Redemption—Miguel Gomes’ short, sort-of companion to last year’s Tabu—imagines a series of melancholy inner monologues for some of the chief actors in recent European history. The soundtrack suggests we’re in for a sober reflection of the costs of power upon those who wield it; the visuals suggest something more puckish. As the actors narrate the semi-fictious personal lives of four different politicians, Gomes illustrates the speeches with seemingly irrelevant—or at the very least irreverent—stock footage. People leap from buildings and African dancers spin, offering a mocking counterpoint to the bittersweet musings of the leaders. Yet the faded images also fit with the overriding nostalgia of the monologues. Nicolas Sarkozy, for example, laments missing his daughter’s childhood, before shifting gears to contemplate the loss of his own youth. It turns out even neoliberal bagmen can cry. Decide for yourself whether they deserve pity or scorn.

The King’s Body 

Quiz time! Who was the first king of Portugal? Give yourself a pat on the back if you guessed Dom Afonso Henriques, a Galician who proclaimed himself Afonso the First. And if you guessed incorrectly, fear not, because you’re no more uninformed than the 24 Galician bodybuilders interviewed in The King’s Body. João Pedro Rodrigues quizzes the group about the king, asks about their tattoos and scar, and has them strip down to their skivvies while posing in front of a green screen. The film recreates the dead king through the body politic, but what makes the film compelling are the interviews. With a bit of gentle prodding from Rodrigues, the group speaks about the ways life has marked their bodies, and in the process many reveal a yearning for the mythological not far removed from the legendary sovereign. (One man even reveals that he has tattooed his own name on his arm in Elvish.) Considering the self-serious nature of many of these men—everyone seems really intent on appearing as badass as possible when posing with a broadsword, for instance—it would be easy for the film to lapse into derision. But Rodrigues finds something touching in these genial muscleheads. They share with the king a yearning for grandeur and myth-making, and their strength will fade as surely as his legend.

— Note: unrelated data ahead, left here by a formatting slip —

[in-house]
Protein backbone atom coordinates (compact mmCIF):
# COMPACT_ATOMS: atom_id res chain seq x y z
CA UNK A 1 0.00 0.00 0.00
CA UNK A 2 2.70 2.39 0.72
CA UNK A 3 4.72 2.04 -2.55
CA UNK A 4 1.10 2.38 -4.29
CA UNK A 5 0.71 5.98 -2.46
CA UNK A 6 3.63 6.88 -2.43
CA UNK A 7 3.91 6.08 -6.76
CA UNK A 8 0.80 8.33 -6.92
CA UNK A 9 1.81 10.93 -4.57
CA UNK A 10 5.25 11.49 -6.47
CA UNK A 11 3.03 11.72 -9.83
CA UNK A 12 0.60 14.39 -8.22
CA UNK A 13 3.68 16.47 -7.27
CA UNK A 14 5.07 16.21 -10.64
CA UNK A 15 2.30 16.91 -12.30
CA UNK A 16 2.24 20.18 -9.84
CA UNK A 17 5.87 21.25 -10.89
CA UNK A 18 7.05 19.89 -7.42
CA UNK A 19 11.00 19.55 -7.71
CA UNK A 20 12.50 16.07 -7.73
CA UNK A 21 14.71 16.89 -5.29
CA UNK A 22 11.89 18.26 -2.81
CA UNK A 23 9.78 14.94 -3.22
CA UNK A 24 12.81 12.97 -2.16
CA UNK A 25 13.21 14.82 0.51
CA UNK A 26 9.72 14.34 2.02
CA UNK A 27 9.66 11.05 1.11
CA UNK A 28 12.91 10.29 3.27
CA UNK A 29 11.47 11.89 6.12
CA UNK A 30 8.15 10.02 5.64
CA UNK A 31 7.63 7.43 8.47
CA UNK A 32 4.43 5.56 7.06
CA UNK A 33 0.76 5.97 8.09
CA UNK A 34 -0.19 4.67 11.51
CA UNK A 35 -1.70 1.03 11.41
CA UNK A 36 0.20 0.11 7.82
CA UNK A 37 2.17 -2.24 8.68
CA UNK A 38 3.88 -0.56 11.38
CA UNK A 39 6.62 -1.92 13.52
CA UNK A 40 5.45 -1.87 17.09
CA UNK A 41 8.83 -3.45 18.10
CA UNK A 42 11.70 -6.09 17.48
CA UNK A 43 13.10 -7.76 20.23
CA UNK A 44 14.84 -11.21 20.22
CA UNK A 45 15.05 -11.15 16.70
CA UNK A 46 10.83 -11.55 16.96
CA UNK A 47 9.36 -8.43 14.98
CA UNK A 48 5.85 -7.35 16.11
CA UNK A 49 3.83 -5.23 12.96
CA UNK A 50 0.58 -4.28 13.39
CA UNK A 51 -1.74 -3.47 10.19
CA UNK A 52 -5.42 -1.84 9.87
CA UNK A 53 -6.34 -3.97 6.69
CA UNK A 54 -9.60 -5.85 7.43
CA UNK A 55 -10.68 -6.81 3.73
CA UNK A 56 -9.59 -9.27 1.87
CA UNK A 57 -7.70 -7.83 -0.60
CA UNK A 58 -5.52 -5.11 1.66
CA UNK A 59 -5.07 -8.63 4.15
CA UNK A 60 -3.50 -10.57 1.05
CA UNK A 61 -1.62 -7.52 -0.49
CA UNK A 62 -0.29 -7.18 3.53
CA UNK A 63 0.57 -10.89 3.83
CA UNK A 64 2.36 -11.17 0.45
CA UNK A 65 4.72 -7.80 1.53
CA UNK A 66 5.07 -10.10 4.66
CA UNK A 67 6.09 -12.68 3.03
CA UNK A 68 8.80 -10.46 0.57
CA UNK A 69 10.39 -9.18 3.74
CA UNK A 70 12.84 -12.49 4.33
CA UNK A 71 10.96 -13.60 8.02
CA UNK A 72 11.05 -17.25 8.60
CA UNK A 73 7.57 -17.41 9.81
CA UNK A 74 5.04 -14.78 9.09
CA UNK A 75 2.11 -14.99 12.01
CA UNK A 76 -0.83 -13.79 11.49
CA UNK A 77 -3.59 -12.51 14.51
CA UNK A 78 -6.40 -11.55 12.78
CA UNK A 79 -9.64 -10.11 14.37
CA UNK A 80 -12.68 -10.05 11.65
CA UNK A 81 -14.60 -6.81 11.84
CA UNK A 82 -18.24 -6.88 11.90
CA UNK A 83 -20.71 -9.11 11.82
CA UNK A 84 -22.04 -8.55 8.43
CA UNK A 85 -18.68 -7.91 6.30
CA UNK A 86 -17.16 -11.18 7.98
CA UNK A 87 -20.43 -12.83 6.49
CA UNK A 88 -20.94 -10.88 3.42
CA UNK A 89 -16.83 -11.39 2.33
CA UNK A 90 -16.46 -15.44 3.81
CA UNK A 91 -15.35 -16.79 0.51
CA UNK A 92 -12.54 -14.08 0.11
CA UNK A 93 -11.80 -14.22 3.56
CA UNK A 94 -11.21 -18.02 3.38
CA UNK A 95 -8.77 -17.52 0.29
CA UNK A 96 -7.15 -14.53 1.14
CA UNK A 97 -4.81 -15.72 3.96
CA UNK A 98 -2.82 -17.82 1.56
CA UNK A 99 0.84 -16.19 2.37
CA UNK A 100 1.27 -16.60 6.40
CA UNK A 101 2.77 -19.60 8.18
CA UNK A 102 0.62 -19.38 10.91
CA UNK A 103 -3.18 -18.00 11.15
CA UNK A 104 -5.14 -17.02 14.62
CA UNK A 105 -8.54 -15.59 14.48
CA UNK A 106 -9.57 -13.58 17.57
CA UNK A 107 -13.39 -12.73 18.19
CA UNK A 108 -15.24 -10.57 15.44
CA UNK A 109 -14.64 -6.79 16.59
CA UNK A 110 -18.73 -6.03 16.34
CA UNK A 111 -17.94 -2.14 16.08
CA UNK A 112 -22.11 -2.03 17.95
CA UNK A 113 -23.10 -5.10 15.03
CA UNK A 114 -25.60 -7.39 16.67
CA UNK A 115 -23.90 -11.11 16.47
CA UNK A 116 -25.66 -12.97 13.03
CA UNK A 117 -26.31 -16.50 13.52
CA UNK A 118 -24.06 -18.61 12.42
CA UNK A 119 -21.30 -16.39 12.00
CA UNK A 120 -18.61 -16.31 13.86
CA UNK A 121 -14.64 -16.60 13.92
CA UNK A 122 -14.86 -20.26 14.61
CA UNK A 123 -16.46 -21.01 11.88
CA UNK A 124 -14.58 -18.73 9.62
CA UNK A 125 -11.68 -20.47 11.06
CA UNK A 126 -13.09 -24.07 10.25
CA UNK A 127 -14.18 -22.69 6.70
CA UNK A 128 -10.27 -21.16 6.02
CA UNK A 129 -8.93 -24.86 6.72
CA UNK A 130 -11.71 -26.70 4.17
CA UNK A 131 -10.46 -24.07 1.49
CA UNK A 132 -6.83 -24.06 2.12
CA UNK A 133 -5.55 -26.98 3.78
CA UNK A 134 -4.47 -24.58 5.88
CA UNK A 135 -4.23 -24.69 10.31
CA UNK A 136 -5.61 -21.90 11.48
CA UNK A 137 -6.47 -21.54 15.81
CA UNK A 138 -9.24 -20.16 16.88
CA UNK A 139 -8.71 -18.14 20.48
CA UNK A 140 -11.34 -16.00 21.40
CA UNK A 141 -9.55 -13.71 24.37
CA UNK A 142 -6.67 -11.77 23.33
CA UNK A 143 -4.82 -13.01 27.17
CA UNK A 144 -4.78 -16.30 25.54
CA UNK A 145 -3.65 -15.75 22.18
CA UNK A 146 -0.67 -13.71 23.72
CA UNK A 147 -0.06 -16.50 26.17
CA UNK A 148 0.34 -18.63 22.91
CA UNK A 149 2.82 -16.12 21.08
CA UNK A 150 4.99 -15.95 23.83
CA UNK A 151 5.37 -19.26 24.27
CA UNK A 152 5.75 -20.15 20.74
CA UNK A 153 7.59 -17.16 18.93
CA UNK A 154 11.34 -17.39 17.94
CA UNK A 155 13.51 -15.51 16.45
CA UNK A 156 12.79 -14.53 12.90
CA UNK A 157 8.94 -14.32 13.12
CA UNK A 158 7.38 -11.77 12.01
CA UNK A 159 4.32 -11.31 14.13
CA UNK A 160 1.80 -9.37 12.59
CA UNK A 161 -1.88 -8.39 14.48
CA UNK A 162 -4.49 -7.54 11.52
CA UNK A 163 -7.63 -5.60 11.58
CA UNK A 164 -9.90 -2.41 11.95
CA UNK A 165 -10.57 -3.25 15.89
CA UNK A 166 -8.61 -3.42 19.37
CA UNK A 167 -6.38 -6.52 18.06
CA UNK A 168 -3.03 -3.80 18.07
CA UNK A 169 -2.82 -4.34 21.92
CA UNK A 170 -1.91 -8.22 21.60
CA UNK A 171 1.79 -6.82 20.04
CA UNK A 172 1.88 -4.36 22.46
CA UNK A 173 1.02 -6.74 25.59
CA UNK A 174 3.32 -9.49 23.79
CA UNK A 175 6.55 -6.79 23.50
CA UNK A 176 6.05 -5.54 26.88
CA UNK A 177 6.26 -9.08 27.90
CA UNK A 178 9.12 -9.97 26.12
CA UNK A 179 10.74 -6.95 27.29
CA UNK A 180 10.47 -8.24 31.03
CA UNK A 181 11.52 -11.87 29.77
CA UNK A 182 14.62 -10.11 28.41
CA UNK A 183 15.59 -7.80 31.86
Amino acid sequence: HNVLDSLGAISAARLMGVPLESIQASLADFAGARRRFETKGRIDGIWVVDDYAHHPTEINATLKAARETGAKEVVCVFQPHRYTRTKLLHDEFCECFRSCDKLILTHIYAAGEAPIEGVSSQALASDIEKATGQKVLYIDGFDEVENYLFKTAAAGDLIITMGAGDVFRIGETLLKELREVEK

Last year, João Pedro Rodrigues and João Rui Guerra da Mata teamed up to make The Last Time I Saw Macao, a unique blend of documentary, memoir and science fiction. They return to that same reality-bending format in Mahjong, but with diminishing returns. The noir-inflected plot concerns a vanished mystery woman and two agents of a shadowy organization stalking each other through Chinatown at night. The narrative is shaky at best, and it strains to hold together even a modest half-hour film. Outside of a few key images—fluttering toy hummingbirds, a warehouse of mannequins, shoes littering a pile of rubble—the film seems casting about for purpose. The directors challenge xenophobia in general and anti-Sino sentiment in particular, with one character even asking, “Why are the Chinese always the villains?” Sadly, the film runs out of steam before finding an answer.